Organizing Time in the Construction World
Updated: Sep 4
Organizing Time is About Organizing Time
When you run from one business fire to another all day, there’s a good chance you didn’t take TIME to organize your time. From calendars to to-do lists and everything in between, there are plenty of time-organizing tools.
In this article by John Rampton on Forbes, you’ll find twenty time management tips.
All of the tips are valid and can make organizing your time easier. Of course, there are tons of other lists concerning time management out there, as you’ll easily see if you Google something like “time management tips.”
Some are more enlightening than others.
None are a bit of good if all you do is read them and move on. You must act if you hope to manage your time better.
The Rule for Organizing Time
One of the tips Rampton suggests is to follow the 80-20 rule. It is this suggestion that supersedes other time-organizing strategies. Get this one right, and you’ll find it easier to use the tactics described in the many-time organizing lists.
You probably know this rule as the Pareto Principle. And, at its base point, it is a principle, not a rule. There could be danger in assuming only 20% is enough to remedy all situations.
For example, knowing that 80% of a bridge is built in the first 20% of the allotted time doesn’t negate the fact that the entire bridge must be built to be useful.
In the final analysis, the idea is to use this principle to determine what activities generate the most results and then give those activities your appropriate attention.
Finding your 20
Take the time to think about the work you do on a day-to-day basis and ask yourself questions like this:
Who are the 20% of staff who manage to interrupt my day 80% of the time?
Which 20% of the general contractors I work with provide 80% of my revenue?
Which 20% of my routine tasks deliver 80% of my effectiveness?
Who are the 20% of employees who help me with 80% of the work I delegate?
Which 20% of tasks completed will solve 80% of the problems I have to face today?
What are the 20% of my construction company’s jobs that gave me 80% of my satisfaction last year?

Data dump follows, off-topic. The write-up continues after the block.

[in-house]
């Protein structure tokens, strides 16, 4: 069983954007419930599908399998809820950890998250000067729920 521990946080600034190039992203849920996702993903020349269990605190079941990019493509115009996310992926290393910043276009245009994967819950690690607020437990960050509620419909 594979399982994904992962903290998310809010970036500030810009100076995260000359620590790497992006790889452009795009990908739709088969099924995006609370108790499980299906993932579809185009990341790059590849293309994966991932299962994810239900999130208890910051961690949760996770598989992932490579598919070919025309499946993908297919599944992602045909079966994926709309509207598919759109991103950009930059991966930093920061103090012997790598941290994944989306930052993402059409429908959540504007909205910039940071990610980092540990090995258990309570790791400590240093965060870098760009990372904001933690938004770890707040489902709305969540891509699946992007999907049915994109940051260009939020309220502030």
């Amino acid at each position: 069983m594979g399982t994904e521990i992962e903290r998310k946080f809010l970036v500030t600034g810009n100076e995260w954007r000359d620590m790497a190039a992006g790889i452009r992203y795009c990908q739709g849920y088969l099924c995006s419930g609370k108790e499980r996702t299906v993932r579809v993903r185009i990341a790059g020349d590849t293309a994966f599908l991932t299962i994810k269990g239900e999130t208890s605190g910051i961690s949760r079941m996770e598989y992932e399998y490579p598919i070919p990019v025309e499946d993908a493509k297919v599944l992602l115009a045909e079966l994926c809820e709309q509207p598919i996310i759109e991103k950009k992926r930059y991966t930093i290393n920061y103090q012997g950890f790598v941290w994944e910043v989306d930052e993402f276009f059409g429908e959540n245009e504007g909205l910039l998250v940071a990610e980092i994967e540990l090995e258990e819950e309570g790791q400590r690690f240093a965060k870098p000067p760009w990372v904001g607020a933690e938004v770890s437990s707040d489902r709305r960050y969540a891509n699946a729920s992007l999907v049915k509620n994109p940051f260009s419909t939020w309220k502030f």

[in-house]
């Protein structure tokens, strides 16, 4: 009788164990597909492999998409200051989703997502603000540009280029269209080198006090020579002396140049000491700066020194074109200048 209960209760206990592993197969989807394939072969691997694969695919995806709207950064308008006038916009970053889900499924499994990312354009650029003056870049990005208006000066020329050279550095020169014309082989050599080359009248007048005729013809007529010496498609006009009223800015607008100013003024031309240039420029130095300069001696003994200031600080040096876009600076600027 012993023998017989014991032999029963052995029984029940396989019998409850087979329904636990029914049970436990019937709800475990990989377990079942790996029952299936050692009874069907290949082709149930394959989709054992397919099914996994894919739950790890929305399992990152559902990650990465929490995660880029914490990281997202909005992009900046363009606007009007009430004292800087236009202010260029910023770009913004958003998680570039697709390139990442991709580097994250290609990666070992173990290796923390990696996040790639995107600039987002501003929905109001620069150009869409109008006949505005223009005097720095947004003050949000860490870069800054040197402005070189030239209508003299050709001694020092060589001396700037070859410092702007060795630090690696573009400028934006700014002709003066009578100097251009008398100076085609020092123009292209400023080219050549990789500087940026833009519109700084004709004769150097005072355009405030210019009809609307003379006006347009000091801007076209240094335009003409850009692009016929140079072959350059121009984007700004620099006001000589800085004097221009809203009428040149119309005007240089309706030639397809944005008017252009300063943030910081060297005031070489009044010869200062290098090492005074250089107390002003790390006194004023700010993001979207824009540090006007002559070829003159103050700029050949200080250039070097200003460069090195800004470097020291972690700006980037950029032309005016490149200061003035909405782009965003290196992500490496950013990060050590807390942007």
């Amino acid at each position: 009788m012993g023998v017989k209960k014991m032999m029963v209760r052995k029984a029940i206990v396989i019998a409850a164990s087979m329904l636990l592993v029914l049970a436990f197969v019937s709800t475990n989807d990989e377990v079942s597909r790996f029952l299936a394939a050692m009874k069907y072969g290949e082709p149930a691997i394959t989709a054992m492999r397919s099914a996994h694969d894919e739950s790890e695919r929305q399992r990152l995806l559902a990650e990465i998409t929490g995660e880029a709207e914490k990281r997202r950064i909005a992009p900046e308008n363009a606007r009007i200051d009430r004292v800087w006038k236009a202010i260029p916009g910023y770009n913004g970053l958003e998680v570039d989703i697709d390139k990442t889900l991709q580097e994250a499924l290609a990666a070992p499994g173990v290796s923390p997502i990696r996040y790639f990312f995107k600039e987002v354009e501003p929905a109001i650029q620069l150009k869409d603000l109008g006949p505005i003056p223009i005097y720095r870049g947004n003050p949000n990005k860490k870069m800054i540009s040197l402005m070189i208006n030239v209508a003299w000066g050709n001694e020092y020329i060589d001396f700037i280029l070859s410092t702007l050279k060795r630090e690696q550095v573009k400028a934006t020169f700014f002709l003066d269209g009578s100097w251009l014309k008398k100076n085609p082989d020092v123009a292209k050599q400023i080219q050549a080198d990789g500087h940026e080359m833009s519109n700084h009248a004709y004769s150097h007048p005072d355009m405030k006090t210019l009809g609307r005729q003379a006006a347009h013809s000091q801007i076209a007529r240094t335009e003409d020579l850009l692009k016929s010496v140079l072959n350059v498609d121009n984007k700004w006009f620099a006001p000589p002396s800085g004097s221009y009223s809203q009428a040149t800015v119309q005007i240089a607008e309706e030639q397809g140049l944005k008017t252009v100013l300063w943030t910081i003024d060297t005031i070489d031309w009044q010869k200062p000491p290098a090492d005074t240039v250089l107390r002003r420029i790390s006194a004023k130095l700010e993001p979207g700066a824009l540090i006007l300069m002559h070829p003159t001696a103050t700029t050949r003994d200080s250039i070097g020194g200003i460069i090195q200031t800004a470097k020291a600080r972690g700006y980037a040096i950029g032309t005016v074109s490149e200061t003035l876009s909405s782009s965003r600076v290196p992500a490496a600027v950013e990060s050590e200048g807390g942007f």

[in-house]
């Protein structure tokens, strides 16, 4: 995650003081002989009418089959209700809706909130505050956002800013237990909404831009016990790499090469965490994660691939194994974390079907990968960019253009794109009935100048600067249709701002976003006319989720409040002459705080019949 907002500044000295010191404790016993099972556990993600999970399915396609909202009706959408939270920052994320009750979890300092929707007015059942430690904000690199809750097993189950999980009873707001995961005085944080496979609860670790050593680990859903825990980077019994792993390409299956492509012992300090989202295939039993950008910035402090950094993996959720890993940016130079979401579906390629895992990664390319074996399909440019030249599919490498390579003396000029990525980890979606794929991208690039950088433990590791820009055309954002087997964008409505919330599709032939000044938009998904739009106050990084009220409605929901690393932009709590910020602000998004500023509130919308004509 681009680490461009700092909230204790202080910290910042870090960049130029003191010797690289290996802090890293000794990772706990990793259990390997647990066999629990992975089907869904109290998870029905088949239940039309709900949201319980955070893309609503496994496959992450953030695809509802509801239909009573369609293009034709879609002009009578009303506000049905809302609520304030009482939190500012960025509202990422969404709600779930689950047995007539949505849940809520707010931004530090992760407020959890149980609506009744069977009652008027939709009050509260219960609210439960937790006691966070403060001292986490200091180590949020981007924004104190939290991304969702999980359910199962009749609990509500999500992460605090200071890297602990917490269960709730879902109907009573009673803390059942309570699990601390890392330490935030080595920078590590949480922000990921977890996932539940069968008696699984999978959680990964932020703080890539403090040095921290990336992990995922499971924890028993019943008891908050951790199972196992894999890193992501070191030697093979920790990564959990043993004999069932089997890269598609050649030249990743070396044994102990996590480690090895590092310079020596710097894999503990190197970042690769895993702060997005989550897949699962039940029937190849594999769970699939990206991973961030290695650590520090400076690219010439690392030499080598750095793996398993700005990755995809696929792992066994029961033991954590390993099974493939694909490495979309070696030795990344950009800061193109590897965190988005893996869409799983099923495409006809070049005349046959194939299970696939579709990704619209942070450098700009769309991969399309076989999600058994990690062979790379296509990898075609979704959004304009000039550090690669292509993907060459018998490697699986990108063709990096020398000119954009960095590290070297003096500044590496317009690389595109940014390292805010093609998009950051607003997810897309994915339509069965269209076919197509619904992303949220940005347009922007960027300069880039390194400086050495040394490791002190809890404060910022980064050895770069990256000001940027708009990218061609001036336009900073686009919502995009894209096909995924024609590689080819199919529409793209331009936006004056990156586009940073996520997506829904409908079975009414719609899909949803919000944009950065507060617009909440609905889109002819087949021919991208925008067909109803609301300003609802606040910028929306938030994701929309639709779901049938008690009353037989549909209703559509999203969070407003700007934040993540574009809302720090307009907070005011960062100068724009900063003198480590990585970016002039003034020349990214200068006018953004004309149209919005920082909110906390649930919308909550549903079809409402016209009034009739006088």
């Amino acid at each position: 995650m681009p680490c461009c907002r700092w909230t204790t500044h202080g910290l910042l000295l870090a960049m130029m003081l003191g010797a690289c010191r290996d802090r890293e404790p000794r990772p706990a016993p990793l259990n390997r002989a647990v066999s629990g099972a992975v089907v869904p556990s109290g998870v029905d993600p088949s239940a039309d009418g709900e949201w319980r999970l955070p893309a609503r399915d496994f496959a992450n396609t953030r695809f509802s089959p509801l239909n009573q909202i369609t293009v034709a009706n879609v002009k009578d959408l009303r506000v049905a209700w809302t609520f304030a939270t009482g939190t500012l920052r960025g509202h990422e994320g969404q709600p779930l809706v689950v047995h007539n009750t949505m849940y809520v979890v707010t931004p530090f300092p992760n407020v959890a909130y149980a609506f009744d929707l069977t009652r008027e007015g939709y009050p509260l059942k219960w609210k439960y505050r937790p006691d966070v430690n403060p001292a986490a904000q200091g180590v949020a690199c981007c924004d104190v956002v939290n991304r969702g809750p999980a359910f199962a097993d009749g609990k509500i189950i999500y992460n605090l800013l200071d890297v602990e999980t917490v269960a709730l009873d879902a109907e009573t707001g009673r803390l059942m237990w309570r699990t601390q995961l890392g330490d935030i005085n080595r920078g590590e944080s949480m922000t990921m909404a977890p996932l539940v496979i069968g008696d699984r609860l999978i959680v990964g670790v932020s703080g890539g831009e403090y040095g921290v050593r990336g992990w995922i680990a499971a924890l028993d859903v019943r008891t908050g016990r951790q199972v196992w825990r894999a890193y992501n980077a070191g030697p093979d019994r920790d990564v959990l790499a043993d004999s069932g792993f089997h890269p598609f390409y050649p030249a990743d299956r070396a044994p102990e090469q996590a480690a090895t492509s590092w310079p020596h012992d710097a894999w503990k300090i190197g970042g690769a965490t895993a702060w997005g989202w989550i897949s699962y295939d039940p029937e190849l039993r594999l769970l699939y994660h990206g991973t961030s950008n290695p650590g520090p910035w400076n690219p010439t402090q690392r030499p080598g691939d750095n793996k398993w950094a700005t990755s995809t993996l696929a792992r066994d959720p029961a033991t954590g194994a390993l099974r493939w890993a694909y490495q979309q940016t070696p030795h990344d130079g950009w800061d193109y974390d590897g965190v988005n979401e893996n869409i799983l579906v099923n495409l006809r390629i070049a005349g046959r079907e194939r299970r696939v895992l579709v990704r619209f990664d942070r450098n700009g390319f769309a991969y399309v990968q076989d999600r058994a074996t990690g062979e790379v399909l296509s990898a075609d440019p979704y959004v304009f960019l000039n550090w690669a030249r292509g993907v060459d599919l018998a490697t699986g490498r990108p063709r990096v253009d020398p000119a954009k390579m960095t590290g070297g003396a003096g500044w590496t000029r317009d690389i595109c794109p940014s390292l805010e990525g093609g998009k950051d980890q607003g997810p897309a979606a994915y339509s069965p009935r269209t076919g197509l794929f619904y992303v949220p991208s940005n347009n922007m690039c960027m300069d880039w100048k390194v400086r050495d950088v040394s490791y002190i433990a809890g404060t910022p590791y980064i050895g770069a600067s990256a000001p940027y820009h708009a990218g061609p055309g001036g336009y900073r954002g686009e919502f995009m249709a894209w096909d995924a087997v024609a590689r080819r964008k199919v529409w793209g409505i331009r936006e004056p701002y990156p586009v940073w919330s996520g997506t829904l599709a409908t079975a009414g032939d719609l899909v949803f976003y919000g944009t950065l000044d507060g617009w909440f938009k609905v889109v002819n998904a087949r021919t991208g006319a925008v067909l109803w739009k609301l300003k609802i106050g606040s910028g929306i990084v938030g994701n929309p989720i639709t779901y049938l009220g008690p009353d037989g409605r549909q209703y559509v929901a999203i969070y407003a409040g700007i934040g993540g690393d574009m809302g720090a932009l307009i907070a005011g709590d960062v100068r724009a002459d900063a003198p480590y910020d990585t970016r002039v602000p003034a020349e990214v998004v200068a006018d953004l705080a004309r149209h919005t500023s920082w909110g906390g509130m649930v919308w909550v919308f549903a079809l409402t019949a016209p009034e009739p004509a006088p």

You’ve probably noticed that none of these questions are simple or easily answered. It isn’t as if you can write a “find my 20” on your to-do list one day and check it off at some point in the day.
Finding your 20 is a habit you build over time, and it takes practice to see the benefits.
Tip: Block out time on your calendar (yeah, that time organizing tool) to spend time on finding your 20. Some find it useful to choose a short time frame daily. Others prefer a longer time frame weekly.
Ask More Questions
It pays to remember that 80-20 is a guide, not a rule, a principle, not a law. Plus, 80-20 may change proportions somewhat. It can be 90-10 or even 70-30, yet the concept remains the same.
Here are more questions for you to consider:
Which 20% of our systems are responsible for 80% of the errors we come up against?
What 20% of the mistakes we make on job sites are responsible for 80% of our callbacks?
Which 20% of our vehicle loading procedures are causing 80% of misloading problems?
Or, you can turn this around and ask this type of question:
Which 80% of tasks do I complete day-to-day that only give me 20% of my good results?
What are 80% of our employee benefits that only help 20% of our employees?
What are 80% of our overhead costs contributing to 20% of our results?
As a construction contractor, you have a lot of information and a lot of tasks you need to stay on top of constantly. You can see that taking the time to master the habit of using the 80-20 principle will pay off.
If you’ve gotten this far, I guess that you know you need help in your time management strategy. There is no better time than right now to begin. Use these five tactics to become better at time management.
Mark 80-20 thinking time on your calendar. Keep it sacred.
Make sure others you trust know you’re on this journey.
Get someone to hold you accountable to stick with it.
Watch for small victories and note them.
Teach someone else to use these principles.
If that last step seems odd, remember there is no better way to learn about a subject than to teach it to someone else.
Two Last Thoughts
Managing time well is a tool successful business people use in all industries. Managing your time with purpose is a skill set that you can master through practice.
This is the second article in a four-part series dealing with organizing your construction business. To read the first part, The Hidden Strategy for Construction Subcontractors, link over. Upcoming in the series are Technically it is About Organizing the Tech and Organize Your Construction Office Space.
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